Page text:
Besides letting you make coffee easily, coffee filters can also be used for many fun crafts. The next time you wonder what to do for a little arts and crafts project, or if you have some spare coffee filters in hand, try making this coffee filter butterfly craft with the kids. Since this involves coloring and spreading those colors, all the butterflies will turn out unique just like the real ones are!
This is a great summer craft for a bored hot summer day. Since all you need are a few supplies that you probably already have on hand, this shouldn’t take any time or money to get started.
This fun kid craft will also discuss the effects of color chromatography. Kids will love seeing the colors blend and change just by adding water! First let’s discuss the details about what it is.
What is chromatography?
Chromatography is one of the simplest ways to separate a mixture- or in this case a group of colors from a marker. This happens because when water soaks into the paper, the different colors travel through the paper at different rates. This is because the individual colors are made of lots of different sized molecules and the larger molecules travel slower than the smaller ones. This is also knows as paper chromatography.
You can see more about this phenomenon in our Walking Rainbow experiment where you see all the colors of a rainbow blend into one another and “walk” up and down different cups of water.
Let’s get back to making coffee filter butterflies. Below you will find materials needed:
- Coffee filters
- Water based markers
- Strips of paper or pipe cleaners
- Googly eyes (optional)
How to make a coffee filter Butterfly craft
Take the coffee filter papers and if they are not the flat type, flatten them out while maintaining the circle shape.
Using markers, draw different patterns of shades and shapes onto the filter papers. Use many different colors to create a vibrant butterfly.
For this step it is essential that you use water-based markers. Other markers like alcohol-based ones will not spread with water and will not achieve the desired effect for the Butterfly chromatography.
Lightly sprinkle water onto some parts of the colored filter paper. To do this you could fill a spray bottle or a dropper with water. You could also dampen your hands and sprinkle water on it but this should be done very carefully so that the entire paper does not become dripping wet.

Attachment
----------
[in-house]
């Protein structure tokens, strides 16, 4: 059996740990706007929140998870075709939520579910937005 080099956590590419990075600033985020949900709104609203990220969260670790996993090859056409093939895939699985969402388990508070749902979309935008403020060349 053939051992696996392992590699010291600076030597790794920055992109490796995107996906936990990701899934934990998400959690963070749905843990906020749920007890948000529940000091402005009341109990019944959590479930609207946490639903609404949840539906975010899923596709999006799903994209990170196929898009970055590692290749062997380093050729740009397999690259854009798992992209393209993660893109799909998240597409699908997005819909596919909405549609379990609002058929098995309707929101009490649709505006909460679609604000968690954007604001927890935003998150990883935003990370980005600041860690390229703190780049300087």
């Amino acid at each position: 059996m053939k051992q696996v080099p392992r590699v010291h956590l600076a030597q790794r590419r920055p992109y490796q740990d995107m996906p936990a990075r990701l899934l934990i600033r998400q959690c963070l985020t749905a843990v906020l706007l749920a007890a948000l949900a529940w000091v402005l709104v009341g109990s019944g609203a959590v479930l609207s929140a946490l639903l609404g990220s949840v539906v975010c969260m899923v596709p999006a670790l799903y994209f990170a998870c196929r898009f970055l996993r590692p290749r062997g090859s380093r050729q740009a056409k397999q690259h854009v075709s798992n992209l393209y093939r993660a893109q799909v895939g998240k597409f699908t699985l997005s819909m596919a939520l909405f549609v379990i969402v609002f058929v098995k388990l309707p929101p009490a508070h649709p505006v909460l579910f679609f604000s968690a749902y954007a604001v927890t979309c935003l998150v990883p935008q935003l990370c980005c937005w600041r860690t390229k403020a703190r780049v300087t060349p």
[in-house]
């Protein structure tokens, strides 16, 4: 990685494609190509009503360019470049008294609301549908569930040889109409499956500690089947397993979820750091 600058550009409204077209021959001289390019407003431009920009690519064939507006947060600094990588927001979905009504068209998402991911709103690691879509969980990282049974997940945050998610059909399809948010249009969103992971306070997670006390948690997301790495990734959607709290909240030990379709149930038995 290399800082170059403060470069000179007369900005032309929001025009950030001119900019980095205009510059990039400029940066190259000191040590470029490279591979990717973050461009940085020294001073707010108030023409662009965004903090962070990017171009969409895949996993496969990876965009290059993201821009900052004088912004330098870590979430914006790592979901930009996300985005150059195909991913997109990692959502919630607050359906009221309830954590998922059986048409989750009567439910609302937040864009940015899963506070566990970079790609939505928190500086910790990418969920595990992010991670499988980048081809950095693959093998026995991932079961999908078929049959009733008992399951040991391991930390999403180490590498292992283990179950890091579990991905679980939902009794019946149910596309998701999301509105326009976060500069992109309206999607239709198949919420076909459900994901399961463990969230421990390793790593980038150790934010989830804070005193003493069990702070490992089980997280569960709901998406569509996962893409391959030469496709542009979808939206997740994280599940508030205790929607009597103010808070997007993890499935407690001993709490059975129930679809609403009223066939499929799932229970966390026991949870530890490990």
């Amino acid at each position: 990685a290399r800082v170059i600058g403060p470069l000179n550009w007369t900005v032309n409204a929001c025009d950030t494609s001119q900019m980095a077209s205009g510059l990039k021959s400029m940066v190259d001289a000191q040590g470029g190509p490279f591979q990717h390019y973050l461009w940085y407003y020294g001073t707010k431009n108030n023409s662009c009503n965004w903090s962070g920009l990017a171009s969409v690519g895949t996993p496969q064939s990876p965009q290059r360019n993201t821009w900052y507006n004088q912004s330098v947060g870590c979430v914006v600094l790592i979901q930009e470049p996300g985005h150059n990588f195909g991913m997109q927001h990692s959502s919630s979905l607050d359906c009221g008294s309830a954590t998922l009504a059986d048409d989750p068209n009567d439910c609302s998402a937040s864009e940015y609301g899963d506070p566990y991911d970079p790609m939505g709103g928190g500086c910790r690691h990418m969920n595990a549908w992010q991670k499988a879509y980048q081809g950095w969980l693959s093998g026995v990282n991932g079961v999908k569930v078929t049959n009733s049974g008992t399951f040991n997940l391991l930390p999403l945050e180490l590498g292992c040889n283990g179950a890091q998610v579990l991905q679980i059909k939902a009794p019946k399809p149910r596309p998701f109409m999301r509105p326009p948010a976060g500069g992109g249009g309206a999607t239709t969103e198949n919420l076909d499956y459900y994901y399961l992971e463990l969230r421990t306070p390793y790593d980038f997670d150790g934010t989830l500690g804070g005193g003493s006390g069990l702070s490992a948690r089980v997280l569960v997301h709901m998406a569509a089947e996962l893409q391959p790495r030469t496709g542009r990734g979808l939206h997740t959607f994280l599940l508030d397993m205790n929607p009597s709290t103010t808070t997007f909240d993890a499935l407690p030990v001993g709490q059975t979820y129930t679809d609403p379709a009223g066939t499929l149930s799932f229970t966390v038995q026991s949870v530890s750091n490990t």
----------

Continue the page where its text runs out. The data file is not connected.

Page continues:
For a nicer effect, target the places where two different colors meet. You can leave the papers laying flat or you can sit a small portion of one side of the filters in a tiny bit of water and watch them climb up the filter.
Make sure not to apply too much water as this could make the papers weak and eventually tear up.
If you’ve accidentally used too much water, do not touch the paper until it is completely dry to prevent it from tearing.
Allow the papers to dry and watch how the colors blend. It should not take more than 5 to 10 minutes if you used water only lightly.
Fold the dried filter paper in a zigzag pattern as shown. Do not make the folds too wide or too narrow. Do this with the entire paper. It will look like a fan when you’re done.
Once the entire paper is folded in the zigzag pattern, clip along the center using the clothespin. If the folds were too wide you might need to fold the paper once more along the center to make it fit into the clothespin. Once the pin is set in the middle, flatten the folds slightly to create the effect of the wings.
Use a thin strip of card stock paper or a pipe cleaner, and roll both the ends to form coil like shapes. Make a slight bend at the middle and insert it into the clothespin. This will be the “antenna” of the butterflies.
Attach the googly eyes onto the top edge of the clothespin. If you do not have google eyes, just draw the eyes on with black markers.
And there you have it! Adorable butterfly made from coffee filter paper. Aside from being super easy to make, the process of coloring and spreading the colors using water with paper chromatography is also very entertaining for little ones. Now you can go ahead and let them create their very own unique collection of paper butterflies.
Until next time,